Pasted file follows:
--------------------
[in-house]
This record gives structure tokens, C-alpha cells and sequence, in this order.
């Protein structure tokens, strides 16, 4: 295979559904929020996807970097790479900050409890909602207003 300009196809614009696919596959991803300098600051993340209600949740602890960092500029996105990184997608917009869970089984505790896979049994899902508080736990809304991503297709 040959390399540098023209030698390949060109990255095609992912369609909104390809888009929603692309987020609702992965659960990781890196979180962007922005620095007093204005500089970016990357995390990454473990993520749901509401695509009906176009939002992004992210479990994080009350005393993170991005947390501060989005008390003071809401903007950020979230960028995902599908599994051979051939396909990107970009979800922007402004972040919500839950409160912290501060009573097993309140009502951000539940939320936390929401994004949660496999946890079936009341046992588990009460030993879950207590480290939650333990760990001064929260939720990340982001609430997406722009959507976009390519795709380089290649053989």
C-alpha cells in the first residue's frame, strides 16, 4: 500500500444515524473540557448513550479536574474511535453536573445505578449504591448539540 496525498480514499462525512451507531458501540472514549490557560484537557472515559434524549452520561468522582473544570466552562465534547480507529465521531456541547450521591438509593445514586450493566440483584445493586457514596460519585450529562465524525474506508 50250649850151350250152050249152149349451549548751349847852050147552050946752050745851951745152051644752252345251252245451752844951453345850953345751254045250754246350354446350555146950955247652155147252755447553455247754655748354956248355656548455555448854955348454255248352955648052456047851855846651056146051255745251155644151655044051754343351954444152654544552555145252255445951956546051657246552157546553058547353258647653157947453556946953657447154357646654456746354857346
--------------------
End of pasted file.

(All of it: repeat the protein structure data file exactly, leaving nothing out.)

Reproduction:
[in-house]
This record gives structure tokens, C-alpha cells and sequence, in this order.
């Protein structure tokens, strides 16, 4: 295979559904929020996807970097790479900050409890909602207003 300009196809614009696919596959991803300098600051993340209600949740602890960092500029996105990184997608917009869970089984505790896979049994899902508080736990809304991503297709 040959390399540098023209030698390949060109990255095609992912369609909104390809888009929603692309987020609702992965659960990781890196979180962007922005620095007093204005500089970016990357995390990454473990993520749901509401695509009906176009939002992004992210479990994080009350005393993170991005947390501060989005008390003071809401903007950020979230960028995902599908599994051979051939396909990107970009979800922007402004972040919500839950409160912290501060009573097993309140009502951000539940939320936390929401994004949660496999946890079936009341046992588990009460030993879950207590480290939650333990760990001064929260939720990340982001609430997406722009959507976009390519795709380089290649053989």
C-alpha cells in the first residue's frame, strides 16, 4: 500500500444515524473540557448513550479536574474511535453536573445505578449504591448539540 496525498480514499462525512451507531458501540472514549490557560484537557472515559434524549452520561468522582473544570466552562465534547480507529465521531456541547450521591438509593445514586450493566440483584445493586457514596460519585450529562465524525474506508 50250649850151350250152050249152149349451549548751349847852050147552050946752050745851951745152051644752252345251252245451752844951453345850953345751254045250754246350354446350555146950955247652155147252755447553455247754655748354956248355656548455555448854955348454255248352955648052456047851855846651056146051255745251155644151655044051754343351954444152654544552555145252255445951956546051657246552157546553058547353258647653157947453556946953657447154357646654456746354857346